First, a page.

Many Michigan residents have now heard about the phenomenon known as “gray divorce,” which refers to divorce among older adults. Previously, seniors did not file for divorce at high rates, and most divorces happened at least a bit earlier in life when the parties still had the opportunity to work enough time to earn sufficient income for retirement. In other words, when divorce primarily affected younger people, those individuals still had the opportunity to bounce back financially from the blows of a divorce. However, as more Baby Boomers are filing for divorce, new financial complications are arising. What else do you need to know about financial complications and gray divorce?
Divorce Rates Rising Among Older Adults
A report from the Pew Research Center indicated recently that divorce rates are climbing for the population of Americans aged 50 and older. At the same time, “divorce is becoming less common for younger adults.” To be sure, since the 1990s, the rate of divorce has approximately doubled among Baby Boomers. To give you some more detailed information, the Pew Research Center gathered data from the National Center for Health Statistics and the U.S. Census Bureau, from which it determined that, “in 2015, for every 1,000 married persons ages 50 and older, 10 divorced.” That number has increased from only five in 1990. And the numbers are even more startling for adults in higher age groups. Indeed, “among those ages 65 and older, the divorce rate has roughly tripled since 1990, reaching six people per 1,000 married persons in 2015.”
While it might not seem obvious initially, rising divorce rates among older adults pose particularly stark financial complications. First, adults who get divorced near or after retirement often have trouble bouncing back from the financial difficulties of divorce (namely, learning to live on one salary instead of two). Second, many seniors require additional financial resources to manage healthcare issues, and divorce can make it difficult to have any extra money. Moreover, retirement accounts typically are subject to division, meaning that retirement income from pensions or 401(k)s can end up being a lot less than anticipated prior to the divorce.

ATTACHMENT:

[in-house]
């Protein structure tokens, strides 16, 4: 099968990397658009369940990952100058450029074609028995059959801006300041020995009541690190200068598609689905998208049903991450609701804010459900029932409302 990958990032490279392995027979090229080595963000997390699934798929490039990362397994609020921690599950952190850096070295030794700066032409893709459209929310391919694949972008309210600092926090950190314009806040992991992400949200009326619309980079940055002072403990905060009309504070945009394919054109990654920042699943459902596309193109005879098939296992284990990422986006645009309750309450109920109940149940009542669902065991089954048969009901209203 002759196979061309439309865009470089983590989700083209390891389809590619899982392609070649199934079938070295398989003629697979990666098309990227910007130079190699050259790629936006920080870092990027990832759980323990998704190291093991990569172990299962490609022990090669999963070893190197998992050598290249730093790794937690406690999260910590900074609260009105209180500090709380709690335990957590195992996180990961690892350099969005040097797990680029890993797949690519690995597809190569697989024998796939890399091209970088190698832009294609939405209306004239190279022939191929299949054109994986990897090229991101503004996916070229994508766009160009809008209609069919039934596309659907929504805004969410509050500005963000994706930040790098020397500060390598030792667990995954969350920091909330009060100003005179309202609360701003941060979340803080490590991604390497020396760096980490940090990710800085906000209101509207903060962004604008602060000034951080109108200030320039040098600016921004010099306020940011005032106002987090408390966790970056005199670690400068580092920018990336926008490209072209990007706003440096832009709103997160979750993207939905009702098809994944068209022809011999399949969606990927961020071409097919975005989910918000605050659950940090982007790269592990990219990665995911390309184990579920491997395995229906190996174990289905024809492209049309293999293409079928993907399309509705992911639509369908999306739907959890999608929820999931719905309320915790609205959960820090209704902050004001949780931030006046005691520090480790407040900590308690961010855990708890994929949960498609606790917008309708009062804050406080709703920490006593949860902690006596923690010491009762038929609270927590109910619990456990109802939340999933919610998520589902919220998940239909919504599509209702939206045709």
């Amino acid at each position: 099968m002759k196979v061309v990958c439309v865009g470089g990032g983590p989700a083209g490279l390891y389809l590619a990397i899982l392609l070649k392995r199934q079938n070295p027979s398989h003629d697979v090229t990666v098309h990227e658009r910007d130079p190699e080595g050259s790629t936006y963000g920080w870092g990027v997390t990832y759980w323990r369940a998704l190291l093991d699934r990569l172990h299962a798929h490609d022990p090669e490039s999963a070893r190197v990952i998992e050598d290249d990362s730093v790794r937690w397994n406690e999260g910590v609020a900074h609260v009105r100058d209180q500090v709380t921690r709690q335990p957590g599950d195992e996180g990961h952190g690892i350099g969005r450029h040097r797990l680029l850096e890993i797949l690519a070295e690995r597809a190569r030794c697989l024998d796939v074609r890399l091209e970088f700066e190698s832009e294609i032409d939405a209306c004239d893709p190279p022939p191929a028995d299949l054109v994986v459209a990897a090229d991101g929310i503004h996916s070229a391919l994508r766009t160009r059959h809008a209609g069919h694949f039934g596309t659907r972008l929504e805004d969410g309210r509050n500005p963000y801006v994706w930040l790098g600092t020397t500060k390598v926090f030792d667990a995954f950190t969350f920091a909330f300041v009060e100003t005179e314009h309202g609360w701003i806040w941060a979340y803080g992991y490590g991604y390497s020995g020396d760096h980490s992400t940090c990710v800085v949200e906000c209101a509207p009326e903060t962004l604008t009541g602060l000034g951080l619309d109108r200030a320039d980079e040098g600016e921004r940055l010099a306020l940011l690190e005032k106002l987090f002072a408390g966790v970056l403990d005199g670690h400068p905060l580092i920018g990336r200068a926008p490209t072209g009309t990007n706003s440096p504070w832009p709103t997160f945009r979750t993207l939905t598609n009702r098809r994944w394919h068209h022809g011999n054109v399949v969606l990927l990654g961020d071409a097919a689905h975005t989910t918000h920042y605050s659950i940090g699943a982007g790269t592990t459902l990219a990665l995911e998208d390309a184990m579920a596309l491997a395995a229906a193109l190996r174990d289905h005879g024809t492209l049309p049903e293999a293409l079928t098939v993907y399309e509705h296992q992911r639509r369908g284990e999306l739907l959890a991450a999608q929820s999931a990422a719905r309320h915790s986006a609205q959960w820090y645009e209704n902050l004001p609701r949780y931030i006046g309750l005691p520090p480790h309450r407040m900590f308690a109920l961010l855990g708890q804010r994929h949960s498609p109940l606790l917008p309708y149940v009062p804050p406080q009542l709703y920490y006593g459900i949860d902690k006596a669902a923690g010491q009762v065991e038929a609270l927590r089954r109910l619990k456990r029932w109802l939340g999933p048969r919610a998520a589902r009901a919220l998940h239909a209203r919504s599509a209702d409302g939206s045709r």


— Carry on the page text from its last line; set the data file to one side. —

Dealing with Finances in a Gray Divorce
An article from AARP addresses the issue of how seniors might deal with finances in a later-life divorce. First, the article provides some relevant statistics:
- Average man’s income drops by 23 percent after a divorce;
- Average woman’s income declines by 41 percent after a divorce; and
- Divorce industry earned about $50 billion in 2010.
The key to a successful gray divorce-at least in terms of finances-is to have a budget, the article suggests. More importantly, seniors need to stick to those budgets. When developing a budget for life as a single, older adult, it is important to take into account the amount you will be receiving in retirement benefits, Social Security, and any other form of income. Then, you should be realistic about your monthly bills and how much you will need to spend. When you develop that budget, you also need to be realistic, acknowledging that divorce “will likely be financially leaner for you both,” according to the AARP article.
Contact a Michigan Divorce Lawyer